Who is Lisa Desmond? Health worker MP named in parliament
UNDER parliamentary privilege yesterday Member for Burnett Stephen Bennett raised seven pressing questions surrounding the dismissal of former Wide Bay Hospital and Health Service chief executive Adrian Pennington - one of which has put Lisa Desmond back into the limelight.
Ms Desmond is the Wide Bay health service's director of information services and performance analytics and former CEO of the Fraser Coast Council.
During his explosive speech yesterday Mr Bennett posed the question, "was the appointment of Lisa Desmond former CEO Fraser Coast Council anything to do with Mr Pennington's dismissal?"
The NewsMail contacted Ms Desmond this morning but she declined to comment.
In August, the Fraser Coast Chronicle (sister paper to the NewsMail) reported that Ms Desmond was recruited to the health service following an open and extensive recruitment process
"This role reports to Scott McConnel, executive director, finance and performance," a spokeswoman for the health service said.
"Prior to being appointed to the role, Ms Desmond worked as a contracted adviser to WBHHS on information systems governance, in preparation for WBHHS implementing new information and communication technologies, such as the statewide Integrated Electronic Medical Record."
Her time at the Fraser Coast Council ended in a tumultuous fashion in 2017 and was later settled in an out-of-court settlement.
In February 2017, a special meeting of the council voted in favour of removing Ms Desmond from her position after a reported ongoing feud between her and then-mayor Chris Loft.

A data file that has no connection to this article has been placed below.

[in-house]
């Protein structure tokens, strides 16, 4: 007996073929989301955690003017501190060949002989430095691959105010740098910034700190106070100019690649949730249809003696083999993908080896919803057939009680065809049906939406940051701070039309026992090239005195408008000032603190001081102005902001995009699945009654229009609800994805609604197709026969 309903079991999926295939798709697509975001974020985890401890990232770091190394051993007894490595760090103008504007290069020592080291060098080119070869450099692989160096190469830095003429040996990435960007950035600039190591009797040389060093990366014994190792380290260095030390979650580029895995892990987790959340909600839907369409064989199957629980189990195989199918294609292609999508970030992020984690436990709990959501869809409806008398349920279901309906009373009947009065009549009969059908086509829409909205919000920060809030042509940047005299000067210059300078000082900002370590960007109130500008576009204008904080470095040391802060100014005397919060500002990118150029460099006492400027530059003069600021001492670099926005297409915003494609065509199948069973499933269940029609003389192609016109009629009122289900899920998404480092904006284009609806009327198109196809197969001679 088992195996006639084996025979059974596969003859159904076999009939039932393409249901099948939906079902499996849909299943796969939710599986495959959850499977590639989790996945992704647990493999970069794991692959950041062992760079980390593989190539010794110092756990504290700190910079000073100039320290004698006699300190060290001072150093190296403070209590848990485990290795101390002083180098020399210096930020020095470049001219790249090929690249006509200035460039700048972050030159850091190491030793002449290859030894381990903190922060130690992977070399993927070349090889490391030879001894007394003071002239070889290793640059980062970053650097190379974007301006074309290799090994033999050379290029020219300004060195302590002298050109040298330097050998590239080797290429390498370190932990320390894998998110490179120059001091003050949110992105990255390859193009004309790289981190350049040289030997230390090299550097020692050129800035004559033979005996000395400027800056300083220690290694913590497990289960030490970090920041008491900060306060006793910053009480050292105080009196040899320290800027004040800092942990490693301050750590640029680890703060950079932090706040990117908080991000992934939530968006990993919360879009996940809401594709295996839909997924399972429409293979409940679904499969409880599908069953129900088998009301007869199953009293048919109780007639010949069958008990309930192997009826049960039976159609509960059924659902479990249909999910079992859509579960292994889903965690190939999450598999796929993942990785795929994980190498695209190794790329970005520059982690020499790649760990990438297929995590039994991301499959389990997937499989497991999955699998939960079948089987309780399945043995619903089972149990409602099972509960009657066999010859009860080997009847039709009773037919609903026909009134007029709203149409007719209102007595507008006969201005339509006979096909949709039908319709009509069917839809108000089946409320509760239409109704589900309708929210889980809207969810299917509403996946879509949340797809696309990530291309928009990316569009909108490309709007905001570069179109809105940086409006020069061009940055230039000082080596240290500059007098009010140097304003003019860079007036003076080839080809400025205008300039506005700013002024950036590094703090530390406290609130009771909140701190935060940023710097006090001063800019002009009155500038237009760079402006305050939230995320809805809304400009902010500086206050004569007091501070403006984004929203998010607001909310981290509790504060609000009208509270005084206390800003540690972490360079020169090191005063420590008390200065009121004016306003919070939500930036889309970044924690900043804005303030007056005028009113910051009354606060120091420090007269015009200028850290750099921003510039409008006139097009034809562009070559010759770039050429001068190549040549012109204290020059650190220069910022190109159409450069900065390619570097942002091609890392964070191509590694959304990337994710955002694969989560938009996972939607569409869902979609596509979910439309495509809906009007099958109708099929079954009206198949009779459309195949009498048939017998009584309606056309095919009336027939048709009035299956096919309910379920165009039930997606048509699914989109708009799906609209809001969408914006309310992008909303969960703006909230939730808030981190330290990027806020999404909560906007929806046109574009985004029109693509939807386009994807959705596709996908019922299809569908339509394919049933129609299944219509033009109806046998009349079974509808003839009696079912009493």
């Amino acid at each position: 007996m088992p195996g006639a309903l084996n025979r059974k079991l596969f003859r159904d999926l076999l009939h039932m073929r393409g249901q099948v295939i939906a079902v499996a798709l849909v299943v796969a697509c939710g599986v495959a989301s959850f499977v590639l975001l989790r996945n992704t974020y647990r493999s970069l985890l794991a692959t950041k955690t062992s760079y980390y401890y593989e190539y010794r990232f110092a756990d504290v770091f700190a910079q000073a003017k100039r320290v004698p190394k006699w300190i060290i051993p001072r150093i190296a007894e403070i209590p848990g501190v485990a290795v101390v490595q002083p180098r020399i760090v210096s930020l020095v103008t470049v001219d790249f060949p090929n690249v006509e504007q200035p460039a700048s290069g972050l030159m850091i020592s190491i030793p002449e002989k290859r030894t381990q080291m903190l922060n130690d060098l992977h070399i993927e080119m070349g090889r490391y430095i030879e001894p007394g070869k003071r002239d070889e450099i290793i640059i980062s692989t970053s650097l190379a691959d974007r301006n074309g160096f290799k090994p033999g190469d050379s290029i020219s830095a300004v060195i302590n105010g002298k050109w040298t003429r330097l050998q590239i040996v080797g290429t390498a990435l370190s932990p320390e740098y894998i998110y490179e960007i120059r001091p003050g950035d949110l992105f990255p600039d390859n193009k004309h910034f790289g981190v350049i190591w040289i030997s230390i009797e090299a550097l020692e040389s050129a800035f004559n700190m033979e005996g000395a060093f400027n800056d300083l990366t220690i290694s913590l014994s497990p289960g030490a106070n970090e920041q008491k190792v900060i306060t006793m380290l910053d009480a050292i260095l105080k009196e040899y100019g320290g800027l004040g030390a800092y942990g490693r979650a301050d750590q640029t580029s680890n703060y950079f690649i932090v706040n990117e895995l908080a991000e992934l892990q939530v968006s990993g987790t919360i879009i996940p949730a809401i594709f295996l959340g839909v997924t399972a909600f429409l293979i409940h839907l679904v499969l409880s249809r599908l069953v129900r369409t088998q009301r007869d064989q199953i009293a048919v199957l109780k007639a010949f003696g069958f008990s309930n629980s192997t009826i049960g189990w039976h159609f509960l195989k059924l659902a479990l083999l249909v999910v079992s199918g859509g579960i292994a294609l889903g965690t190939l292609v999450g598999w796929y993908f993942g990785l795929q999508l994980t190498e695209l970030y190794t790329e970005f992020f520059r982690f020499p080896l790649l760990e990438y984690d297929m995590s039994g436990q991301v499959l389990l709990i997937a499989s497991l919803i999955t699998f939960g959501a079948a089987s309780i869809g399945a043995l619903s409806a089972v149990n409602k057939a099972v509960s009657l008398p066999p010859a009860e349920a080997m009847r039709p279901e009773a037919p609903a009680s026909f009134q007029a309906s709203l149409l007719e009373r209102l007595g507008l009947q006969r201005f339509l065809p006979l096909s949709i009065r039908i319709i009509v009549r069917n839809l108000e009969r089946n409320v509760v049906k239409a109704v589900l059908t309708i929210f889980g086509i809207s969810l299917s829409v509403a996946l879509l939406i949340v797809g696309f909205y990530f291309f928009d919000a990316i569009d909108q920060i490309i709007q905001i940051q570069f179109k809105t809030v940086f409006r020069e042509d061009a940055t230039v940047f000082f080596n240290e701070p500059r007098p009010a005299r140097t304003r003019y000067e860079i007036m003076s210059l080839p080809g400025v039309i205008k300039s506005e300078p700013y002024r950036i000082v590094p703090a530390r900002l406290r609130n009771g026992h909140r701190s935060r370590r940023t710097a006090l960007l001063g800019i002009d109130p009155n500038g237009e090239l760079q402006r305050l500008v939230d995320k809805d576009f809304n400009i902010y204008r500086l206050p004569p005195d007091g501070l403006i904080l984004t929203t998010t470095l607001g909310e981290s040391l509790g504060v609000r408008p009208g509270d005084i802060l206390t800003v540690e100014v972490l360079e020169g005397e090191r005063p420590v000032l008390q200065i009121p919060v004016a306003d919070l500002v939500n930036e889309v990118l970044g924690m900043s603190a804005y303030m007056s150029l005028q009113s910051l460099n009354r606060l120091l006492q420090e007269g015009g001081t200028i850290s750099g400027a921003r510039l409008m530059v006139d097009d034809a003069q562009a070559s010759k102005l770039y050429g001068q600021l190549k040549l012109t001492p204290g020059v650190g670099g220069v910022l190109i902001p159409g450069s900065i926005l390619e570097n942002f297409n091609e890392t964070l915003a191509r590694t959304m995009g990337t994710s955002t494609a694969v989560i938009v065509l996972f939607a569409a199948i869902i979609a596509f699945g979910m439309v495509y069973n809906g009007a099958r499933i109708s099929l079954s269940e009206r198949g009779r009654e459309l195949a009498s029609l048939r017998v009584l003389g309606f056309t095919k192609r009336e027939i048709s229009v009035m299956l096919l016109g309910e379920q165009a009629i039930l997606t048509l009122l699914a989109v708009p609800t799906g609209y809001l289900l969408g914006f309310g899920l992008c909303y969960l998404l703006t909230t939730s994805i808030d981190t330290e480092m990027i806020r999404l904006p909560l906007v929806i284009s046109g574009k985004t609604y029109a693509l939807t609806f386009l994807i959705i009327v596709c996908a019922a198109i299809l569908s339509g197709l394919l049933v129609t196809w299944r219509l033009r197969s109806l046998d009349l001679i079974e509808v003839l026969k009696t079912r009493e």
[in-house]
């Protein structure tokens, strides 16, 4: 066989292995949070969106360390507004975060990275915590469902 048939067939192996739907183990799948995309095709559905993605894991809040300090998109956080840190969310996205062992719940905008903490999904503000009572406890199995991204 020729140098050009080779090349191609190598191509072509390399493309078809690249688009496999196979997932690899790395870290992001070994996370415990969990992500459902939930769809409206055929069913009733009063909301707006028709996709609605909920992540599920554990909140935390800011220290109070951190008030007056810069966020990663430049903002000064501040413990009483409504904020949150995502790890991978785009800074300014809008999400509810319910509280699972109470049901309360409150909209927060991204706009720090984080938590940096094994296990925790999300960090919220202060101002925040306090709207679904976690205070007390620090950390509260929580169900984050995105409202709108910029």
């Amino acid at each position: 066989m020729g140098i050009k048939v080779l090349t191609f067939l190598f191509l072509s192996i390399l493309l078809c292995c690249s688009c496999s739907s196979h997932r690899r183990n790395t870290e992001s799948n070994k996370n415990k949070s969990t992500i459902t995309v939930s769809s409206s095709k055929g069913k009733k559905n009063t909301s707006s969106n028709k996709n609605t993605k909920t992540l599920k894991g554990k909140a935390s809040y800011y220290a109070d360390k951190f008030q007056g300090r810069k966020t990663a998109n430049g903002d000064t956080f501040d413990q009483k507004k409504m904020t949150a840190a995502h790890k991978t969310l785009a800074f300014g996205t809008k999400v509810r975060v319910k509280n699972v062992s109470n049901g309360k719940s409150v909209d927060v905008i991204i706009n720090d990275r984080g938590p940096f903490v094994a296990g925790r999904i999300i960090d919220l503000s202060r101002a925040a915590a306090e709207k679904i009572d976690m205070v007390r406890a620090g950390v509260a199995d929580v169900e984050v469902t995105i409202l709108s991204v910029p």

Their relationship was described by a local government department report as contributing to a "toxic" working environment.
Nine months after councillors voted to discontinue her contract as chief executive Ms Desmond launched legal action against Fraser Coast Regional Council and its councillors in the Brisbane Supreme Court.
About a year after her dismissal, Mr Loft was also sacked from his position as mayor, with Queensland Local Government Minister Stirling Hinchliffe saying he had exercised his power under the Local Government Act to recommend the Governor-in-Council dismiss Mr Loft.
A Crime and Corruption Commission investigation resulted in five charges against Mr Loft.
The criminal charges of computer hacking and wilfully disclosing information remain before the Hervey Bay Magistrates Court.
The Office of Director of Public Prosecutions consulted with the CCC and determined not to indict Mr Loft on one count of misconduct in relation to public office and the related offence of disclosing of official secrets.
The remaining misconduct in relation to public office charge is also progressing through the criminal courts and is expected to go to trial.
Mr Loft has maintained that his actions, during his time as mayor, were in the best interest of his staff and intends to fight the charges.